If you are new with a bread machine, then you must be gearing into the process of choosing which bread to make and what ingredients to choose. While there are many fancy ones out there, most people are confused between bread flour and all-purpose flour.
What is the distinction between them? Why would you need to know all this in the first place?
It all comes down to the type of bread you are making. You must be so accustomed to eating ready-made bread that you might not even know whether you enjoy just flour bread or all-purpose flour bread.
All in the Protein
If you are looking for bread with a high rise, then you need the bread flour which has about 12 to 14 percent of protein. On the other hand, all-purpose flour has about 8 to 11% of the protein, which does not give the same kind of rise. Another plus point for the bread flour is the presence of gluten – giving it a chewier and denser nature.
If this is your first time and you’re not sure which one would be better for you in terms of taste, how about just going with the all-purpose flour? Experiment with it and play around with your machines features. Look into the recipes involving all-purpose flour. You will be surprised by the taste. Plus, point is you save more by cutting out on all-purpose flour.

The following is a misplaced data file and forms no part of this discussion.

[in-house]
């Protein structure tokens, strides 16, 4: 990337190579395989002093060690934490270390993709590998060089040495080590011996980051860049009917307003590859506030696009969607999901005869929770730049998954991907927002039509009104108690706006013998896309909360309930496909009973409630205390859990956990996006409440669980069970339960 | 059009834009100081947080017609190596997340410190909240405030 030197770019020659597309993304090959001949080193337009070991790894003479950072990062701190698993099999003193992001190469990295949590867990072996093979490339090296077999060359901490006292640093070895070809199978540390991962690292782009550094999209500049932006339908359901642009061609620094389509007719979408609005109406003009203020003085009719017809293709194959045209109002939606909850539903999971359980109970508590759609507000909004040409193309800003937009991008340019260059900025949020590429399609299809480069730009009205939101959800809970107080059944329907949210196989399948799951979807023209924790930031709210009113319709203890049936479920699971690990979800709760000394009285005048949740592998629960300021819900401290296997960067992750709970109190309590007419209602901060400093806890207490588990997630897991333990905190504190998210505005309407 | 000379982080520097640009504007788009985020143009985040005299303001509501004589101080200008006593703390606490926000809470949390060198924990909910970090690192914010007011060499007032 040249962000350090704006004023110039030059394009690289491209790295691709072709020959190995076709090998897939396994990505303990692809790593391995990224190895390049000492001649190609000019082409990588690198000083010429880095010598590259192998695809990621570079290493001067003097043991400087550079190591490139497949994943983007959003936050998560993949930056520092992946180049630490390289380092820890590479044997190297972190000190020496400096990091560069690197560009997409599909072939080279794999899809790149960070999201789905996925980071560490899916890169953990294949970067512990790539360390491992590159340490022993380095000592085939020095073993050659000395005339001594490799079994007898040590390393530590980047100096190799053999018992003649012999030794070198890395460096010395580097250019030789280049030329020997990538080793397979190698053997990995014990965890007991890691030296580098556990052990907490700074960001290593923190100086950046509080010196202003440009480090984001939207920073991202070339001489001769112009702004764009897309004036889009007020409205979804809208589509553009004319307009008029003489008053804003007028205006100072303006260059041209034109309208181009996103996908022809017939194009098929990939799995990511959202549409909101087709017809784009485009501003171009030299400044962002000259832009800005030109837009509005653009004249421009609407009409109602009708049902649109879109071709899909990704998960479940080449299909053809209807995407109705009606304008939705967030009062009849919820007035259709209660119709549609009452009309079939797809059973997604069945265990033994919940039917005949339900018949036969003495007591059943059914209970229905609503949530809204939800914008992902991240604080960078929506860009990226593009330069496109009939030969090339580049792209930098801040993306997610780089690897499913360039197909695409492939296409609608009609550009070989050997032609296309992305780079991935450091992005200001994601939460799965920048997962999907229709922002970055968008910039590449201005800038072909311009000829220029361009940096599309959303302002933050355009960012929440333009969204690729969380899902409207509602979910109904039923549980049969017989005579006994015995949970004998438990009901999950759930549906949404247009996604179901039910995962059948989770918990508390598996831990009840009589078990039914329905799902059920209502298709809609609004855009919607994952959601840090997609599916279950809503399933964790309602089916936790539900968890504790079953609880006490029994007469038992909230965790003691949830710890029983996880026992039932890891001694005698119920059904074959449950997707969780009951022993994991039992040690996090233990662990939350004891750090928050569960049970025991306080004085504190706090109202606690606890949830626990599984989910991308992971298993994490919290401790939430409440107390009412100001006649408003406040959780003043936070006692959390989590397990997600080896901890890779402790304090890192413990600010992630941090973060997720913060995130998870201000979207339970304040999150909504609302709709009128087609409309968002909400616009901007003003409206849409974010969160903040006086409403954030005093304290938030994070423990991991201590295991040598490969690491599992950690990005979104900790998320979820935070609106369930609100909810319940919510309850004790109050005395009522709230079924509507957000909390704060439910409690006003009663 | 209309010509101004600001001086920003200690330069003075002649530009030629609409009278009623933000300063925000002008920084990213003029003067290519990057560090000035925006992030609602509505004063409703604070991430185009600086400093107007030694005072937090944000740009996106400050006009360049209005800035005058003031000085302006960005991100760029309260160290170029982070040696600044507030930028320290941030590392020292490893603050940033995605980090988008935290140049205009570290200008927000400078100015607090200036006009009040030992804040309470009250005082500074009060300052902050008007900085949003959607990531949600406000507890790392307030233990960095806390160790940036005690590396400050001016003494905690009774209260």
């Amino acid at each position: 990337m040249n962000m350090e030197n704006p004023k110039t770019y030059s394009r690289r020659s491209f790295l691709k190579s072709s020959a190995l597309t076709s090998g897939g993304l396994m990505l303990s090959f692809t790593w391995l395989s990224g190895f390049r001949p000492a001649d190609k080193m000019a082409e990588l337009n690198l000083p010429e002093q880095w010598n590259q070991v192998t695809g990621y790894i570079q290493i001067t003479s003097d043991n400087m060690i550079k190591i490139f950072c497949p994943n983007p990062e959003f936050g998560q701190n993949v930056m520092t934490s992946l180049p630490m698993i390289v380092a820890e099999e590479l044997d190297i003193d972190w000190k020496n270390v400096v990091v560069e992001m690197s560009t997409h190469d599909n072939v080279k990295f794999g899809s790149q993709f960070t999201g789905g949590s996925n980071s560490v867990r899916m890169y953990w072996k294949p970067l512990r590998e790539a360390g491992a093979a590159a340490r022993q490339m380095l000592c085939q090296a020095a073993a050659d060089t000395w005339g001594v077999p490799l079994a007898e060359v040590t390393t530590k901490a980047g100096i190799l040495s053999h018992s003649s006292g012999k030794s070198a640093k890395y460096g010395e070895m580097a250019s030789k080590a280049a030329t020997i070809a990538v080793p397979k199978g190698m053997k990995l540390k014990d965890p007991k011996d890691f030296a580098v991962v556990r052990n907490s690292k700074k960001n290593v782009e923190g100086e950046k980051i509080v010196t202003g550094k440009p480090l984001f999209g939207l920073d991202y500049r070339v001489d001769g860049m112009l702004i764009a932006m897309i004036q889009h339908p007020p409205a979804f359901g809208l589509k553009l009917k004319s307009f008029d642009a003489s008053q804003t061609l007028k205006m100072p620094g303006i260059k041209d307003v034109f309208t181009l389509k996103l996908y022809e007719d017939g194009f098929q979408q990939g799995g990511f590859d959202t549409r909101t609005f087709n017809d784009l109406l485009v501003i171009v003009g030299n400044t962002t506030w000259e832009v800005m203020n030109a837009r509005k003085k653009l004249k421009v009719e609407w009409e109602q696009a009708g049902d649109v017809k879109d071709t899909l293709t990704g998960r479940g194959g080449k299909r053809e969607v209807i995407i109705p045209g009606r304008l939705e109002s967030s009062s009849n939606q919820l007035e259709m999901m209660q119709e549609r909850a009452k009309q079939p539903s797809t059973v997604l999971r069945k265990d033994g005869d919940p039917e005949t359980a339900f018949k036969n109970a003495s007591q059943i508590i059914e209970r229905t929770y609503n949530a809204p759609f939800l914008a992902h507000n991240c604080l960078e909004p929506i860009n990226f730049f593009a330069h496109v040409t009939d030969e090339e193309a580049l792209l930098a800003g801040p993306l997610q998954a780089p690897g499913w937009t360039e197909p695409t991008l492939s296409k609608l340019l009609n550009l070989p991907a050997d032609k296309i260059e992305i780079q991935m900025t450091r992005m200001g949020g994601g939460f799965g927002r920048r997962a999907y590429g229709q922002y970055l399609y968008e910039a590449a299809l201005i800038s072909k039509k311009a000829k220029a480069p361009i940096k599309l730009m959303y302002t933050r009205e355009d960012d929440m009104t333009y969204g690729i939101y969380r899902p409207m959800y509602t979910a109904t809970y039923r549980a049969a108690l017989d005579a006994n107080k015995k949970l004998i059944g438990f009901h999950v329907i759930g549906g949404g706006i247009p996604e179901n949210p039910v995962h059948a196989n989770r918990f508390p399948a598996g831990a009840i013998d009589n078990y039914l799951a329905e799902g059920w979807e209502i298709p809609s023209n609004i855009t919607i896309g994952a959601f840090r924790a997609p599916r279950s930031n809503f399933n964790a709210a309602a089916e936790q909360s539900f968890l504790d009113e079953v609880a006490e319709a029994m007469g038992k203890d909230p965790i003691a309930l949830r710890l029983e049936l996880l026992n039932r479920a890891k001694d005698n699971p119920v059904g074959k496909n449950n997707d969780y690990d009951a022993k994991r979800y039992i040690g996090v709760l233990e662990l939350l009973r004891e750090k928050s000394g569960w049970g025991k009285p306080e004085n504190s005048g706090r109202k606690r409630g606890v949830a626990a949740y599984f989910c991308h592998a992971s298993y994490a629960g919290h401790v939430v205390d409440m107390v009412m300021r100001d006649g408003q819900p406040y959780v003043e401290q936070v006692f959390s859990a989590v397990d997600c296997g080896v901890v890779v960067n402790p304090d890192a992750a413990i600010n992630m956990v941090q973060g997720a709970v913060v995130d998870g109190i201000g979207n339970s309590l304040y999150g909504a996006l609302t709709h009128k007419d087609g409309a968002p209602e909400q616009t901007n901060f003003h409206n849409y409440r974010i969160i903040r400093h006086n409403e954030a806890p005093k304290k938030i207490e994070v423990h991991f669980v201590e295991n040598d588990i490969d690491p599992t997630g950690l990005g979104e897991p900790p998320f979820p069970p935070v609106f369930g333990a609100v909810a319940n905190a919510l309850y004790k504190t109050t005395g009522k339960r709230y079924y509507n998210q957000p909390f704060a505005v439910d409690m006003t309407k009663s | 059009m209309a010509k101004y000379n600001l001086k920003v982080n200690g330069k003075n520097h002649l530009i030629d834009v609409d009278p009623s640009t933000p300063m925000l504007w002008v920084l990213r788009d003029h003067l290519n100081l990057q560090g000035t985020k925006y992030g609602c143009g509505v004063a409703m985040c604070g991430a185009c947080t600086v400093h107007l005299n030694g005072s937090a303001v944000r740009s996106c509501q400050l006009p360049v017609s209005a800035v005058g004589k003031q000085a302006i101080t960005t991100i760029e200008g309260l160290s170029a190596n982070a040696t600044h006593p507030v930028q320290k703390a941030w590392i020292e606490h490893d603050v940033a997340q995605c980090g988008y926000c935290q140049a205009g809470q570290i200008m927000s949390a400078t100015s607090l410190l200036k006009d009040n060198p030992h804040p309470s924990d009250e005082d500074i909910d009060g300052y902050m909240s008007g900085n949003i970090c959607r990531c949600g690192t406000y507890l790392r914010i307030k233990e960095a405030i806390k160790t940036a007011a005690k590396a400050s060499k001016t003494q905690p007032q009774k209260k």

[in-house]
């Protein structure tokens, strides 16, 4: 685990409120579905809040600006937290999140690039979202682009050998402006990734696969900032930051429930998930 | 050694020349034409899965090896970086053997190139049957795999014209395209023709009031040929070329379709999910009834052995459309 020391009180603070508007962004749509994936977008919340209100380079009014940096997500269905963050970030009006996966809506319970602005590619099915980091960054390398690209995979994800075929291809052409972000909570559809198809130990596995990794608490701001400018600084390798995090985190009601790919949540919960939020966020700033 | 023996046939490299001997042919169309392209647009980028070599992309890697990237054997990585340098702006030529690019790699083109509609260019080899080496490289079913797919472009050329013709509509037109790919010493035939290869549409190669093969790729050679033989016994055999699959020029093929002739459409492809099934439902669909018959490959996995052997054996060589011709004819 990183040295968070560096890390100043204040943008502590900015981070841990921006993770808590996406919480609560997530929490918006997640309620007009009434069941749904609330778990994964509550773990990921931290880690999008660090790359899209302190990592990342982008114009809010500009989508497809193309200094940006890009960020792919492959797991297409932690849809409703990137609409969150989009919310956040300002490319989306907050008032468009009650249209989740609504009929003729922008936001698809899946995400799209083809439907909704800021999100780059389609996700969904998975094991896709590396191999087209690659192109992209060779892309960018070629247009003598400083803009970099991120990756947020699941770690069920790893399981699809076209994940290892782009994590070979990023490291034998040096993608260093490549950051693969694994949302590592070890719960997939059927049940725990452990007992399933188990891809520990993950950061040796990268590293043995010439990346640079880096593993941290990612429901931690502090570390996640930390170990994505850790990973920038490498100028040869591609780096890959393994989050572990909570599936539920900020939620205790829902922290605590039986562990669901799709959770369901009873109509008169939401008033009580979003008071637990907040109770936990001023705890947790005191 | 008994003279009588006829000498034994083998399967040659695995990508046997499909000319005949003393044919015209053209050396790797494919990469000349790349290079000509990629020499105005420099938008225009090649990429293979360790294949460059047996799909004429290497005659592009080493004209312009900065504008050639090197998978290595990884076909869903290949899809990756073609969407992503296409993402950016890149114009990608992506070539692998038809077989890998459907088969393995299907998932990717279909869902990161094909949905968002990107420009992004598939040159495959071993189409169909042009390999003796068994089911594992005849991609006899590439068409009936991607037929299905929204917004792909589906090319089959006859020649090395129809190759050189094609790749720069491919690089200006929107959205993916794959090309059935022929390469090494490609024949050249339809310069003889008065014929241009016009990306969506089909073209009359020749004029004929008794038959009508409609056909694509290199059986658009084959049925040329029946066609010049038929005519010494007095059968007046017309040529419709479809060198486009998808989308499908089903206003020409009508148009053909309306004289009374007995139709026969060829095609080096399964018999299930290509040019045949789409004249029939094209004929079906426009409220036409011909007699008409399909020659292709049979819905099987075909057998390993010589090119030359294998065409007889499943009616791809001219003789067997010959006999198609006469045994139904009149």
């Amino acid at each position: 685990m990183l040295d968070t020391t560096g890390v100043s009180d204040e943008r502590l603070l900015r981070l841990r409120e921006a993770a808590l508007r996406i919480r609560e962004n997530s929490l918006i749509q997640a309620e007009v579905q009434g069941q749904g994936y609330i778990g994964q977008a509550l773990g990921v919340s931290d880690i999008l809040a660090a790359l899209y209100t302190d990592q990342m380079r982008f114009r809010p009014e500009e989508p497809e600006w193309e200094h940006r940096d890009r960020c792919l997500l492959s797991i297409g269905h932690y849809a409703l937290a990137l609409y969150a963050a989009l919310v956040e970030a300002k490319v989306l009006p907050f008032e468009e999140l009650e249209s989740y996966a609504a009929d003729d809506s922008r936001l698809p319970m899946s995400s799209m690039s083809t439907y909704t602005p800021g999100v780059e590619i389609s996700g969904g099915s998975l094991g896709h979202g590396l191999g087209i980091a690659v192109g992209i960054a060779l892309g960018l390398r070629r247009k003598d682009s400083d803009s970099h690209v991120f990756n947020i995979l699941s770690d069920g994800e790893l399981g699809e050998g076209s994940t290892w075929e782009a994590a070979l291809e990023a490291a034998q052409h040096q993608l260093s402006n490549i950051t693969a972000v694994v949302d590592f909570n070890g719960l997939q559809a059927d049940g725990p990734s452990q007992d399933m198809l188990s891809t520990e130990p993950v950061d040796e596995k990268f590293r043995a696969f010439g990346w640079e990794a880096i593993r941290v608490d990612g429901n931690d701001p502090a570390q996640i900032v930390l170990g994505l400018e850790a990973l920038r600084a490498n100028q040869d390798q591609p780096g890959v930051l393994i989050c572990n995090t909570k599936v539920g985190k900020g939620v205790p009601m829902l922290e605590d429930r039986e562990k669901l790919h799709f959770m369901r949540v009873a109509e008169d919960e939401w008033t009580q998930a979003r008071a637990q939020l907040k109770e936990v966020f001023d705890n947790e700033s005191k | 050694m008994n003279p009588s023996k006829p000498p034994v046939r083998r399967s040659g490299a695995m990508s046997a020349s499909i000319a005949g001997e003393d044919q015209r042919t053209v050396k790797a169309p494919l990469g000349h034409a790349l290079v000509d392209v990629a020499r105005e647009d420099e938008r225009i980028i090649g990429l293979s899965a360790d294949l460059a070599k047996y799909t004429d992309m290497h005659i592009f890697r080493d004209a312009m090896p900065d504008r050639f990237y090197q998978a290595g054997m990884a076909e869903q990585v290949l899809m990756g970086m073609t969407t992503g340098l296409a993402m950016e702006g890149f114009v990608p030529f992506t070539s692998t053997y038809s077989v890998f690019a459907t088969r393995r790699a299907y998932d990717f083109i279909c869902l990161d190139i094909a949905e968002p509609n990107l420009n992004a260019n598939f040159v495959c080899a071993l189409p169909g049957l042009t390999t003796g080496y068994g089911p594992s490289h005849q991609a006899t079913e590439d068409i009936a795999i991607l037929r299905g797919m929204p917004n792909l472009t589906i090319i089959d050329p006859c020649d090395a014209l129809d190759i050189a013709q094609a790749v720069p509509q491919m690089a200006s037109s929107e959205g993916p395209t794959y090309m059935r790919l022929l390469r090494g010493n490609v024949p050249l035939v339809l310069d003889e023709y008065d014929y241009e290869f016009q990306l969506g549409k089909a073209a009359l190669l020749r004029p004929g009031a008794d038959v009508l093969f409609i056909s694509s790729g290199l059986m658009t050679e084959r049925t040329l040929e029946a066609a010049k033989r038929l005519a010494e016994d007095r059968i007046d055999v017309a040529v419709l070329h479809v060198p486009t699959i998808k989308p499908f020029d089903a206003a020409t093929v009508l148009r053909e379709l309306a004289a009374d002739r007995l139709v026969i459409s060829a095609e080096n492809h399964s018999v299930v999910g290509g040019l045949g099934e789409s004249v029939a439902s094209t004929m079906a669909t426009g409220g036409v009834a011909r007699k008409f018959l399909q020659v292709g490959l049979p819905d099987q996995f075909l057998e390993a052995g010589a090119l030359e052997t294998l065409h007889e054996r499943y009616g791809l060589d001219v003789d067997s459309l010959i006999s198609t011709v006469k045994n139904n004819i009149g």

While the bread flour might be easy on the pocket, all-purpose flour definitely grabs the taste buds faster.
When making your bread – regardless of the flour type, make sure that you measure the right amount. If you don’t take accurate measurements, you might end up with dry and dense bread. This can happen with any flour.
Being a beginner, you might not want to stack up your shelves with extra baggage of flour bags, especially the ones you might never use – and that’s completely fine.
Professional bakers usually are very picky about the type of bread they want for a recipe as they don’t believe in substitute. But have you ever seen your mother work her spell in the kitchen? When was the last time she didn’t substitute ingredients? The type of flour used will hardly matter as the difference is usually quite subtle:
- Cake flour
- Pastry flour
- Self-rising flour
- Whole wheat flour